The unfavourable period burned heavily on the monks so that they could not strictly observe the holy customs any more and maintain faithfully the Holy Scriptures. It was, therefore, found to be necessary to acquire the canon anew. A council was called for this purpose in Pataliputra. But this symbol of the church did not succeed in putting together the whole canon; the anthology published by it also remainded a patchwork, and when the monks who had emigrated to Karnataka returned home, they did not approve the resolutions of the council. Besides, there was, according to the tradition, a difference in the ascetic conduct of life between those who had emigrated and those who had stayed back.
Historical records during the Maurya Empire say that the followers of Parshvanatha were allowed to wear clothes, whereas the followers of Lord Mahavira did not wear any clothes. Monks staying back in Magadha gave up the custom of moving around in nude and got accustomed to wearing white garments. The emigrants did not only keep to the custom practised by Mahavira, but it was even generally regarded as obligatory. When they returned to Magadhaand found that their brothers were wearing white clothes, they had to appeal to them as the people who had abandoned the whole practice, whereas those who stayed back saw in the naked emigrants' fanatics who gave exaggerated interpretation to the precept bequeathed by tradition. Thus there came an estrangement between the two trends, the stricter one of the "Digambaras" (those clothed in the air) and the freer one of the "Swetambaras" (those clothed in white), which finally led, although much later, to a complete schism.
It is possible that there had been since time immemorial two trends in Jainism, a stricter one, which adhered to Mahavira's rule and a milder one, which obeyed Parshvanath's more liberal precepts. The most conspicuous of these differences concerning the garments of the ascetics does not appear to be so strict now; because the number of the naked Digambara- monks at present is quite negligible, besides they are also in secluded places. On the other hand, there are even now important differences in the social organization of the two sects; they trace back to the original differences in faith and rites: Digambaras think that a woman can never get salvation; their cult idols show the Tirthankaras naked without a loincloth and without ornaments. Swetambaras show these on their idols.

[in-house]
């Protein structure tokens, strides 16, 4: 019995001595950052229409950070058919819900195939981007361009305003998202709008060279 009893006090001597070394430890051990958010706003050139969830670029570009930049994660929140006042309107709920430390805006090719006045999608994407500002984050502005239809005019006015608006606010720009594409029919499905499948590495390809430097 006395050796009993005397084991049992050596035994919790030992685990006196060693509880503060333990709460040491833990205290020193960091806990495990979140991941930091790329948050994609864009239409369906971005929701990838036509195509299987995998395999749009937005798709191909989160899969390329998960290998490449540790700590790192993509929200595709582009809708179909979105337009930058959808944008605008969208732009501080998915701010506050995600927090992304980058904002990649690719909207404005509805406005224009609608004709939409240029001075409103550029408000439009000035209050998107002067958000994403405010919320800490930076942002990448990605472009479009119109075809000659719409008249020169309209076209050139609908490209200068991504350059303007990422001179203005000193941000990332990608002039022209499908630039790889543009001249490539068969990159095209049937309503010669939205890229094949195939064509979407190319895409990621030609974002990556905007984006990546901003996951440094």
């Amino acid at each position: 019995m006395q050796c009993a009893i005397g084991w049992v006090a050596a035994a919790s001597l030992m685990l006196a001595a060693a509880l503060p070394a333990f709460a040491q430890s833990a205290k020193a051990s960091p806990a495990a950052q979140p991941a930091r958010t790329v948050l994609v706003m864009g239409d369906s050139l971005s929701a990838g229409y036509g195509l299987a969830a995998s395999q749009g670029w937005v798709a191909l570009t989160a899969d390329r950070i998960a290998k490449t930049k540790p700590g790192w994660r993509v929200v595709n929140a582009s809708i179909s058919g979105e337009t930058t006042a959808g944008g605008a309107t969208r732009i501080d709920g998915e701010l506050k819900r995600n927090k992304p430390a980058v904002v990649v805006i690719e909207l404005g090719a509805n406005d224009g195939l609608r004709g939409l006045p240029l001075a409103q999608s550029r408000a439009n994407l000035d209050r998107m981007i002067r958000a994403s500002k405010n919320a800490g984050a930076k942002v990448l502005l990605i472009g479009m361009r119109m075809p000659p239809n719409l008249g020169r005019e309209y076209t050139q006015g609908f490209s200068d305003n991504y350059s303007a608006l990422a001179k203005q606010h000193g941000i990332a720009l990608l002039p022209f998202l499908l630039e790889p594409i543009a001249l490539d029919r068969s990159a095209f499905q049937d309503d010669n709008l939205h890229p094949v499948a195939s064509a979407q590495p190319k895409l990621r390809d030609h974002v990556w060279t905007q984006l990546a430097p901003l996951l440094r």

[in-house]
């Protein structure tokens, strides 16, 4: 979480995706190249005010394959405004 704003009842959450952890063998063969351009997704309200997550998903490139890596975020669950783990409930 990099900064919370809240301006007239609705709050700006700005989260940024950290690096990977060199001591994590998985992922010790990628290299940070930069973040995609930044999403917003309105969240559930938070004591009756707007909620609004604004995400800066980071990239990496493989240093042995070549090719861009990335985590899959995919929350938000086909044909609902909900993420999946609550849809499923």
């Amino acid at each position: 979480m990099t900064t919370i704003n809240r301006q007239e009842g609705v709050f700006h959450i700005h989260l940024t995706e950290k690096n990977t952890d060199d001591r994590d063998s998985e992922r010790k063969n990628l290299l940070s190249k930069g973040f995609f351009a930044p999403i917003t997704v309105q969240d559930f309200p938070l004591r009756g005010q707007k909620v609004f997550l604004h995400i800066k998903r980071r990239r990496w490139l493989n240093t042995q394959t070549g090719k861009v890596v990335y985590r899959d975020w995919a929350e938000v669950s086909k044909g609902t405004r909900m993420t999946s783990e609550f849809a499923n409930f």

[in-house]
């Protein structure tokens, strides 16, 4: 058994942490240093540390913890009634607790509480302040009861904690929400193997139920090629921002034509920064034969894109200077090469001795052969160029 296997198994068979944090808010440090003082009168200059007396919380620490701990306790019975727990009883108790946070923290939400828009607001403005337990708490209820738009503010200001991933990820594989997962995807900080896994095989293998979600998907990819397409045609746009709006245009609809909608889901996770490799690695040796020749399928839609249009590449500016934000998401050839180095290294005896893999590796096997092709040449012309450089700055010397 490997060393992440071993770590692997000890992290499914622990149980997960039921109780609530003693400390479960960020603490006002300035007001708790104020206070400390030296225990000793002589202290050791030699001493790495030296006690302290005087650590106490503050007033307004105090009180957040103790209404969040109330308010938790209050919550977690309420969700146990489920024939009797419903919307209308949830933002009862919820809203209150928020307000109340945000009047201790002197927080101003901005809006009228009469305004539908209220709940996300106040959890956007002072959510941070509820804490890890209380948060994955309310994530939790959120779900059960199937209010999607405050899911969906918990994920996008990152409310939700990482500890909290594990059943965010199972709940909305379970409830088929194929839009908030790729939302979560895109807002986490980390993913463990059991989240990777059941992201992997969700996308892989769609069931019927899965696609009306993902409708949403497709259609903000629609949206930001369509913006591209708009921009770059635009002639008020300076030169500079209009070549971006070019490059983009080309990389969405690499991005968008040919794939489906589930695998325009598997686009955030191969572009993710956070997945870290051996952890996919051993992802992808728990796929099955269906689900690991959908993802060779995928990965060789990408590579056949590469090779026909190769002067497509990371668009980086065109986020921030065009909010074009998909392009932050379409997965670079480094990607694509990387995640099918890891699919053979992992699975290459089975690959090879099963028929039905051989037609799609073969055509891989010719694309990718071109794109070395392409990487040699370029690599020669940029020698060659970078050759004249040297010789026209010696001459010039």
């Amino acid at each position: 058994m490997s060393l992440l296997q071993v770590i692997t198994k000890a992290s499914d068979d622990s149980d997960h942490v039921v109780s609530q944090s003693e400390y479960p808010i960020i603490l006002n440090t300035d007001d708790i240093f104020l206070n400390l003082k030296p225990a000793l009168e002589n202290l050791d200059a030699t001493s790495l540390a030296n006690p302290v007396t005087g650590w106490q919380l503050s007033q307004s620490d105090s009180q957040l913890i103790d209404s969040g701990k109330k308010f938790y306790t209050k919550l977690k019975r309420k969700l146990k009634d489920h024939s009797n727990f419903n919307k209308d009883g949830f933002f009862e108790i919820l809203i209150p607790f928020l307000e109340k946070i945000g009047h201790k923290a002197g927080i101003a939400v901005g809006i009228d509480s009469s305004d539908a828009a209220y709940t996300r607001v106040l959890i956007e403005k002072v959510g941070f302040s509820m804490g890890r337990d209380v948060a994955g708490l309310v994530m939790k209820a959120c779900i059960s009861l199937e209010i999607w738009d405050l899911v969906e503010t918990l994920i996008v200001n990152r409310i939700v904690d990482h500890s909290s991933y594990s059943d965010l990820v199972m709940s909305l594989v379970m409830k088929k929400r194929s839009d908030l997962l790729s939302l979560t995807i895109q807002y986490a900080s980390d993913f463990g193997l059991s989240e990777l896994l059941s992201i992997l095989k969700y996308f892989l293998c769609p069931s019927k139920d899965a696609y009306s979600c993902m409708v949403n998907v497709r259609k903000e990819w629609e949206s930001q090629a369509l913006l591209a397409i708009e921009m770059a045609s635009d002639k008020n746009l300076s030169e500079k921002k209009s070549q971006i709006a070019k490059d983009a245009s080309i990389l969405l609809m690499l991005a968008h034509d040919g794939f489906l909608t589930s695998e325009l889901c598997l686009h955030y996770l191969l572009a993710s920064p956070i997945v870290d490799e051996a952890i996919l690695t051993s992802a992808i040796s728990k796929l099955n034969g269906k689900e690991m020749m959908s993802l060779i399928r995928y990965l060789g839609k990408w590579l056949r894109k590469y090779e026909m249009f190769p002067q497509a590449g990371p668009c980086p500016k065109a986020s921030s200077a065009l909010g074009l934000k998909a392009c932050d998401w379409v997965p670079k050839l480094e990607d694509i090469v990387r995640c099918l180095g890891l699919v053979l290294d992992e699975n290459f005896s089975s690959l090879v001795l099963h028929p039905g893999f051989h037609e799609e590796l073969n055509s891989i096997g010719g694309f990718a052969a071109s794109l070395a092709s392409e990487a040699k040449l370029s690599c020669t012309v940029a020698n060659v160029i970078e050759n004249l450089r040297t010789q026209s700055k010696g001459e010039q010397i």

The different attitude taken by the two sects with respect to holy tradition has a far-reaching importance. Both teach that Bhadrabahu had been the last Srutakevali and that the teachers after him did not possess any knowledge of all the Holy Scriptures. But while Digambaras believe that the canon has been gradually completely lost so that it does not exist now, Swetambaras presume that its main part has come down to the present day. When there was a danger of the collection of the holy scriptures, as far as they had been saved through the stormy times, being lost, Swetambara called a meeting of the council in the year 980 (or 993) after Mahavira's Nirvana under the chairmanship or Devarddhi Gani in the city of Valabhi in Gujarat; this finally edited the canon, and it gave it a form which it is said to possess even now for the most part.
Although Swetambaras have a canon and Digambaras do not have it, and although there are differences in the dogmatism and the cult of the two sects, the dividing line between them, in spite of all antagonism and hatred, had never been so strong. Both the orientations have been constantly aware of their common origin and goal and have never lost spiritual contact with each other. This is most clearly seen in the fact that the members of one group very often use philosophical and scientific works of other and that Swetambaras have written commentaries on the works of Digambaras and vice versa.